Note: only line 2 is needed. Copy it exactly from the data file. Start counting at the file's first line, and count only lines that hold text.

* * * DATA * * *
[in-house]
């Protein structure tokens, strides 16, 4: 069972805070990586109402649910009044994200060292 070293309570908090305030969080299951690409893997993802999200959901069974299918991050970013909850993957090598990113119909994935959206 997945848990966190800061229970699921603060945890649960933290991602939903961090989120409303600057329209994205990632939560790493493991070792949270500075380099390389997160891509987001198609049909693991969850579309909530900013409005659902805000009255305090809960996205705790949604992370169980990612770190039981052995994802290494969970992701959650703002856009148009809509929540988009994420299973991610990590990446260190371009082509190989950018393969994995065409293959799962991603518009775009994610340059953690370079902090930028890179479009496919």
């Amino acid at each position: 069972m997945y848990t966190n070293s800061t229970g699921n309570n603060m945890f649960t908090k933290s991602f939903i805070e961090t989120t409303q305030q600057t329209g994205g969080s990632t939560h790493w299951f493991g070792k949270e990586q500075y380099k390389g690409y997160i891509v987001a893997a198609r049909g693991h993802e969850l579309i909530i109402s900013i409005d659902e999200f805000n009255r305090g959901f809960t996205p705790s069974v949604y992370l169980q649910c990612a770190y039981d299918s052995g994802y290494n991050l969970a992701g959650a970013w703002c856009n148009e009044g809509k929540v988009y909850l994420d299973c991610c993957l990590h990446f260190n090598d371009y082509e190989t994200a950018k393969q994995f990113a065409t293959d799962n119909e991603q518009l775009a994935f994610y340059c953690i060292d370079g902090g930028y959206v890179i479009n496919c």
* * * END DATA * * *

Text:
């Protein structure tokens, strides 16, 4: 069972805070990586109402649910009044994200060292 070293309570908090305030969080299951690409893997993802999200959901069974299918991050970013909850993957090598990113119909994935959206 997945848990966190800061229970699921603060945890649960933290991602939903961090989120409303600057329209994205990632939560790493493991070792949270500075380099390389997160891509987001198609049909693991969850579309909530900013409005659902805000009255305090809960996205705790949604992370169980990612770190039981052995994802290494969970992701959650703002856009148009809509929540988009994420299973991610990590990446260190371009082509190989950018393969994995065409293959799962991603518009775009994610340059953690370079902090930028890179479009496919």